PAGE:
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Alex Pokryvailo, Costel Carp, and Clifford Scapellati

Spellman High Voltage Electronics Corporation

475 Wireless Boulevard
Hauppauge, NY 11788

A High-Power High-Voltage Power Supply

for Long-Pulse Applications





A High-Power High-Voltage Power Supply

for Long-Pulse Applications
Alex Pokryvailo, Senior Member, IEEE, Costel Carp, and Clifford Scapellati

AbstractThis paper describes a concept and a physical

demonstration of a high-efficiency small-size low-cost 100-kV
100-kW high-voltage (HV) power supply (HVPS) designed for
long-pulse applications (units of milliseconds to dc operation). Key
technology includes a modular HV converter with energy-dosing
inverters that run at about 50 kHz and have demonstrated an
efficiency of 97.5% across a wide range of operating conditions.
The inverters output voltages are phase shifted, which yields a
low ripple of 1% and a slew rate of 3 kV/s combined with less
than 10 J of stored energy at the maximum voltage. Modular construction allows easy tailoring of HVPS for specific needs. Owing
to high efficiency, small size is achieved without water cooling.
Controls provide standard operating features and advanced digital processing capabilities, along with easiness of accommodating
application-specific requirements. HVPS design and testing are
detailed. It is shown that the ripple factor is inversely proportional
to the number of modules squared. Experimental current and
voltage waveforms indicate virtually lossless switching for widely
varying load in the full range of the line input voltages and fair
agreement with circuit simulations. The overall efficiency is as
high as 95% at full load and greater than 90% at 20% load, with
a power factor that is typically greater than 93%.
Index TermsPower electronics, pulsed power, resonant converter, voltage multiplier, voltage ripple.

ULSED-POWER science and technology have accumulated many means of pulse generation in a wide range
of parameters, with duration from picoseconds to seconds at
power levels going up to terawatts for shorter pulses. A recent
book by Mesyats [1] can serve as an encyclopedia on this
subject. With the focus on rectangular millisecond-to-second
durations, ubiquitous in X-ray tomography, RF sources, ion
implantation, etc., the most common methods are using pulseforming networks (PFN) or dc power supplies, self-modulated
or having high-voltage (HV) switches for modulating the output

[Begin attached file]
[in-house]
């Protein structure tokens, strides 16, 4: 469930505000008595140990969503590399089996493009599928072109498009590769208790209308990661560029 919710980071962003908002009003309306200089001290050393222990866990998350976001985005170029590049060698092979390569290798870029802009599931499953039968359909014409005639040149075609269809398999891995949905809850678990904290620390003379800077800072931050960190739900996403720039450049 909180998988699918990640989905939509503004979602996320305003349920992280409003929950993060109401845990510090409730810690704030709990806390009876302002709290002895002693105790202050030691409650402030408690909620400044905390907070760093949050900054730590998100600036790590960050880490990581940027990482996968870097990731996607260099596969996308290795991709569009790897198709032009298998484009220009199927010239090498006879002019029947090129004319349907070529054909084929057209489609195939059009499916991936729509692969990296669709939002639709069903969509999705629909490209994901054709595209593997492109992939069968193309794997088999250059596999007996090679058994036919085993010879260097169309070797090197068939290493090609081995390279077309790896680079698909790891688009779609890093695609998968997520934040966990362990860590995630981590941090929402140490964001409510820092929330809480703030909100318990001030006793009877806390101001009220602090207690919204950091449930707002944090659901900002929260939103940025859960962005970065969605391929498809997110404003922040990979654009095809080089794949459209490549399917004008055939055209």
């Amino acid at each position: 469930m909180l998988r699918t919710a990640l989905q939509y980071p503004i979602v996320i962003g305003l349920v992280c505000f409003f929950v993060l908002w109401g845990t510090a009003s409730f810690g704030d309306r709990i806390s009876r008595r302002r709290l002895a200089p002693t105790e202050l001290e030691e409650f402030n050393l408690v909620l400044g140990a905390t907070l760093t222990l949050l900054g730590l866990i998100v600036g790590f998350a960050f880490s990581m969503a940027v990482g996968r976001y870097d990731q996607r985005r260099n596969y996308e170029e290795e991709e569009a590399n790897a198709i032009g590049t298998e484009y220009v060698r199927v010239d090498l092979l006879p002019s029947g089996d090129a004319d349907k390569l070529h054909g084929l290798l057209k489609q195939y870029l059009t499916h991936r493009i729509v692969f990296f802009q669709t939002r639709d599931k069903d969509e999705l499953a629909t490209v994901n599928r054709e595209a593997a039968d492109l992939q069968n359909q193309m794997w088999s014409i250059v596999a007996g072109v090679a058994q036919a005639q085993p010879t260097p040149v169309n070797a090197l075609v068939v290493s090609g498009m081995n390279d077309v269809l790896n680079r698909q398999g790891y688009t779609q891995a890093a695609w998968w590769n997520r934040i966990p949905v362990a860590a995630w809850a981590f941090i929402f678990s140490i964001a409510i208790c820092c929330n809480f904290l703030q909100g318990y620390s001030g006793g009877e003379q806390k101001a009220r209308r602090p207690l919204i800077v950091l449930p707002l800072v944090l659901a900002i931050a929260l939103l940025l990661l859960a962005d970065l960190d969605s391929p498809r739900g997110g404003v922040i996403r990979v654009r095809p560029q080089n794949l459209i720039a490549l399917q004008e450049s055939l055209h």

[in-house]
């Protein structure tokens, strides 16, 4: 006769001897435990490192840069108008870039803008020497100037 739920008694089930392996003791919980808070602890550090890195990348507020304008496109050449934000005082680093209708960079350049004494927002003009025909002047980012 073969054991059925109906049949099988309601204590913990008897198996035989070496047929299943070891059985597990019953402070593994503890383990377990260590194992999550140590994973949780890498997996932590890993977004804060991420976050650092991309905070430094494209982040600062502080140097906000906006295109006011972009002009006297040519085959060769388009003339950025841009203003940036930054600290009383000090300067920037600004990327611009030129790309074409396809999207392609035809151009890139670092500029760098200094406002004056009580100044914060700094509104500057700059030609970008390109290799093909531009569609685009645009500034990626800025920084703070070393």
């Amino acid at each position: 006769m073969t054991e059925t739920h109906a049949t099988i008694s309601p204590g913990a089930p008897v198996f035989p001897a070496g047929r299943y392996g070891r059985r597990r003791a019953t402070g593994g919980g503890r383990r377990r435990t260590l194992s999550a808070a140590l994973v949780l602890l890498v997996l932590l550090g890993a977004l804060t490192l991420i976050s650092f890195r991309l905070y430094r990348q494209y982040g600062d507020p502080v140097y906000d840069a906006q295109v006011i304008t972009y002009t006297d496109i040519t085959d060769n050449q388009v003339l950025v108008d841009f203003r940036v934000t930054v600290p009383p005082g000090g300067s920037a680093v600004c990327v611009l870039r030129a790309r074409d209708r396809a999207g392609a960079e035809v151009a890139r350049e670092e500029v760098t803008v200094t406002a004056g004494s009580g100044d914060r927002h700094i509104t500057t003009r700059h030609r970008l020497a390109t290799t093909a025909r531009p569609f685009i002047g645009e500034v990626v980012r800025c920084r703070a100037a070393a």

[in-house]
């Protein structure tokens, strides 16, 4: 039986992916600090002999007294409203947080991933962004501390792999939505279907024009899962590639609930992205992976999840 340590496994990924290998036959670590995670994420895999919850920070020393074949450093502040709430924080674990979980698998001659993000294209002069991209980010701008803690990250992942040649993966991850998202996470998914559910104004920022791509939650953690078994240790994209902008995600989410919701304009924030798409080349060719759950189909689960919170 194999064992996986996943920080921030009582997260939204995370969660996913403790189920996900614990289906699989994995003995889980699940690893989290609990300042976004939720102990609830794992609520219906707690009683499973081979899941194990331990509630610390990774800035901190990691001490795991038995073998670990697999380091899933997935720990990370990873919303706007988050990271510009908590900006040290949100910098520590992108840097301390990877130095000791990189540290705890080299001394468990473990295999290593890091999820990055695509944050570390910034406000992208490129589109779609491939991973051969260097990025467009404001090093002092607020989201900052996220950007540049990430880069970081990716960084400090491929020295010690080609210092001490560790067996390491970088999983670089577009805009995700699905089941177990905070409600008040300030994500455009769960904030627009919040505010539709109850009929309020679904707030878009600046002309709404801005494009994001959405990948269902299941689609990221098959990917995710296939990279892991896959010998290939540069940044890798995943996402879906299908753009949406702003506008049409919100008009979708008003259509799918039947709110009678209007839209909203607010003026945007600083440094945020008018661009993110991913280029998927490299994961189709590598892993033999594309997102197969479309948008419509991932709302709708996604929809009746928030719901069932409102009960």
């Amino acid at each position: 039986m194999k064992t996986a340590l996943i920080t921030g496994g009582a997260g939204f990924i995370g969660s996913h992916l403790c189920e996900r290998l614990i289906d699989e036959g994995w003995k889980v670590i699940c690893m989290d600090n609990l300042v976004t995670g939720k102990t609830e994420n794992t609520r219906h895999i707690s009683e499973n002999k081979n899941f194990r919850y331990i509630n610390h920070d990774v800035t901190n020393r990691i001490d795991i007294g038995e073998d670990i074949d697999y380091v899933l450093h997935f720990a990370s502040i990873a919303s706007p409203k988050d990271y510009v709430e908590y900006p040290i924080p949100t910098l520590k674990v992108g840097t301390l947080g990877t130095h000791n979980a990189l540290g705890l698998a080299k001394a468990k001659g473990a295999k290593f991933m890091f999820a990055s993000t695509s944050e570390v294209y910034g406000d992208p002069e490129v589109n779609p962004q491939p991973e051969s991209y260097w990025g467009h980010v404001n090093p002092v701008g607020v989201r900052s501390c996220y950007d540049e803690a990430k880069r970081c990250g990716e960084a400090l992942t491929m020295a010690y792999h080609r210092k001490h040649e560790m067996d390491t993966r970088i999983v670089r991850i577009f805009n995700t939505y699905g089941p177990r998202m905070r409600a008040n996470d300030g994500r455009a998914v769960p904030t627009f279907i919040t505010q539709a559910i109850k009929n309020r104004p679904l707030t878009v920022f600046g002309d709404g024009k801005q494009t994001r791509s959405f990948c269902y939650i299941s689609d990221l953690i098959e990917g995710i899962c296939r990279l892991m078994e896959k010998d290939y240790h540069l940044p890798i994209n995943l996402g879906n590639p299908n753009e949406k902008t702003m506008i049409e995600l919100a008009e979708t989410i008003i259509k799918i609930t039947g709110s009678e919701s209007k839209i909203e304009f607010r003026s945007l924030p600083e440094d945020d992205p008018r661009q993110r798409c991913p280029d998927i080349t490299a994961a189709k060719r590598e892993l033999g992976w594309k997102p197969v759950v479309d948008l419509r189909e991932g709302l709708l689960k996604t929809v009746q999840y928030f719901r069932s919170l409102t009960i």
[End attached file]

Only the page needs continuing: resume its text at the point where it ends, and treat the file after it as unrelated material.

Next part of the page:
voltage level. Obviously, PFNs are better suited for the generation of shorter pulses, and dc modulation is the only practical
means of forming longer multimillisecond-to-several-seconds
duration pulses with fast transitions. We include a single storage
capacitor with a fully controlled output switch and inductive
energy storage systems [2], [3] in the PFN category.

Manuscript received September 22, 2009; revised January 4, 2010; accepted

February 25, 2010. Date of publication April 12, 2010; date of current version
October 8, 2010.
The authors are with Spellman High Voltage Electronics Corporation,
Hauppauge, NY 11788 USA (e-mail: Apokryva@spellmanhv.com; ccarp@
spellmanhv.com; cliff@spellmanhv.com).
Color versions of one or more of the figures in this paper are available online
at http://ieeexplore.ieee.org.
Digital Object Identifier 10.1109/TPS.2010.2044810

The ability to provide fast rise time is beneficial also in

electrostatic precipitation (ESP) applications. Heavy sparking
inherent to the ESP operation results in frequent voltage collapses, and fast power restoration improves the collection efficiency [4], [5]. The same is true in the case of intermittent
A typical requirement for dc HV power supplies (HVPSs),
including but not limited to long-pulse applications, is the
reduction of the output stored energy below a certain level,
simultaneously meeting a contradicting requirement of keeping
the voltage ripple as low as possible. The most promising
approach to satisfy these conditions economically is using
high-frequency (HF) multiphase topologies in their various
incarnations. Closed-loop feedback circuits, in principle, can
provide tight regulation and compensate for the line voltage
variations, such as droop and line-frequency ripple, although
it is not simple to ensure both clean and fast transitions without
overshoots and high stability at a dc level. In order to realize
high efficiency, almost universally, the converter part makes use
of resonance to avoid switching losses. The theory and practice
of such converters are known well [6], [7]. Very high power
systems have been developed around three-phase HV transformers having individual or common cores [8][10] that operate typically at 20 kHz. A natural way for the voltage/current
adjustment in such converters is frequency regulation.
We favor a modular approach that makes use of multiple